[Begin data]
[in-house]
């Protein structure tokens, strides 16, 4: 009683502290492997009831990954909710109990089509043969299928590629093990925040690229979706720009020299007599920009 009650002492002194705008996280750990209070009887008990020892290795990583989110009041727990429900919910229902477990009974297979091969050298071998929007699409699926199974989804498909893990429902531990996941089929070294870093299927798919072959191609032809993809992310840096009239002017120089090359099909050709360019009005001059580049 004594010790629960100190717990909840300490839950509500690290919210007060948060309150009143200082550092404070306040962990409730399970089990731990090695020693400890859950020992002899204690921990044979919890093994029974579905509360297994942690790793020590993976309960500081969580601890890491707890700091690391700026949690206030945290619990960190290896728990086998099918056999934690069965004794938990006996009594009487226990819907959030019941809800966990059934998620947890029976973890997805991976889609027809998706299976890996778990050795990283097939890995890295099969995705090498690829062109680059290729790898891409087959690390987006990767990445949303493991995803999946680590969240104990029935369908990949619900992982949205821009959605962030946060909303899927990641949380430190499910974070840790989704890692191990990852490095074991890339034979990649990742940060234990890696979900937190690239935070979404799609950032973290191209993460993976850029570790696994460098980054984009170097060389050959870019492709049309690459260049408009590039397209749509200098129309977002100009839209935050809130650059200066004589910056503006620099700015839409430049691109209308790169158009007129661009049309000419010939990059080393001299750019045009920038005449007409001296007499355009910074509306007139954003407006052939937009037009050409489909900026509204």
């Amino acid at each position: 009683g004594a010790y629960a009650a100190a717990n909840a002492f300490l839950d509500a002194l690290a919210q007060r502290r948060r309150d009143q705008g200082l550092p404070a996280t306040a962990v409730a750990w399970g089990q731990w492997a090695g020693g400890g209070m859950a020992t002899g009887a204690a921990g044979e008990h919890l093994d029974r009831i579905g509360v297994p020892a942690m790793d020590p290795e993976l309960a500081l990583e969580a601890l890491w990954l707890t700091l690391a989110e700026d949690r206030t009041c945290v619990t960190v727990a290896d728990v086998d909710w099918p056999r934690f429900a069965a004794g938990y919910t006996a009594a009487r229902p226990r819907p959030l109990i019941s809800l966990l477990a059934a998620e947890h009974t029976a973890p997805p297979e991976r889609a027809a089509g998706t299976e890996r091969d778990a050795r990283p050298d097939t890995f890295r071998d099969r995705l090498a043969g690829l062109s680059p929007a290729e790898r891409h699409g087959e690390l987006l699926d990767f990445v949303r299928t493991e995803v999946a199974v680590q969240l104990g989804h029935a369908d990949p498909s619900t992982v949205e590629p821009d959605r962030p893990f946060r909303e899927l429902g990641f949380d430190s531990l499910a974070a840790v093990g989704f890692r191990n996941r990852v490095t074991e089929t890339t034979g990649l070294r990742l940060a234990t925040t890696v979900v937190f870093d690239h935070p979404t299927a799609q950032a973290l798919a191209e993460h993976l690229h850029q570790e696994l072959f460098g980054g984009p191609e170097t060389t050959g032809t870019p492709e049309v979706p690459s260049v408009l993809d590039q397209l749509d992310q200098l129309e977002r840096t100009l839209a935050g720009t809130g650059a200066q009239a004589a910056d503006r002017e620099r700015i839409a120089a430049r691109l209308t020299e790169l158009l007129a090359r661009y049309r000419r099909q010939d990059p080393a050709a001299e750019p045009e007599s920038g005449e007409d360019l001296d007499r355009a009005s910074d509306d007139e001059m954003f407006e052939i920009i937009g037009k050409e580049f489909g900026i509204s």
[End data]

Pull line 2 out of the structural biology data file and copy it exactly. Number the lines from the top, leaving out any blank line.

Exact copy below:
């Protein structure tokens, strides 16, 4: 009683502290492997009831990954909710109990089509043969299928590629093990925040690229979706720009020299007599920009 009650002492002194705008996280750990209070009887008990020892290795990583989110009041727990429900919910229902477990009974297979091969050298071998929007699409699926199974989804498909893990429902531990996941089929070294870093299927798919072959191609032809993809992310840096009239002017120089090359099909050709360019009005001059580049 004594010790629960100190717990909840300490839950509500690290919210007060948060309150009143200082550092404070306040962990409730399970089990731990090695020693400890859950020992002899204690921990044979919890093994029974579905509360297994942690790793020590993976309960500081969580601890890491707890700091690391700026949690206030945290619990960190290896728990086998099918056999934690069965004794938990006996009594009487226990819907959030019941809800966990059934998620947890029976973890997805991976889609027809998706299976890996778990050795990283097939890995890295099969995705090498690829062109680059290729790898891409087959690390987006990767990445949303493991995803999946680590969240104990029935369908990949619900992982949205821009959605962030946060909303899927990641949380430190499910974070840790989704890692191990990852490095074991890339034979990649990742940060234990890696979900937190690239935070979404799609950032973290191209993460993976850029570790696994460098980054984009170097060389050959870019492709049309690459260049408009590039397209749509200098129309977002100009839209935050809130650059200066004589910056503006620099700015839409430049691109209308790169158009007129661009049309000419010939990059080393001299750019045009920038005449007409001296007499355009910074509306007139954003407006052939937009037009050409489909900026509204």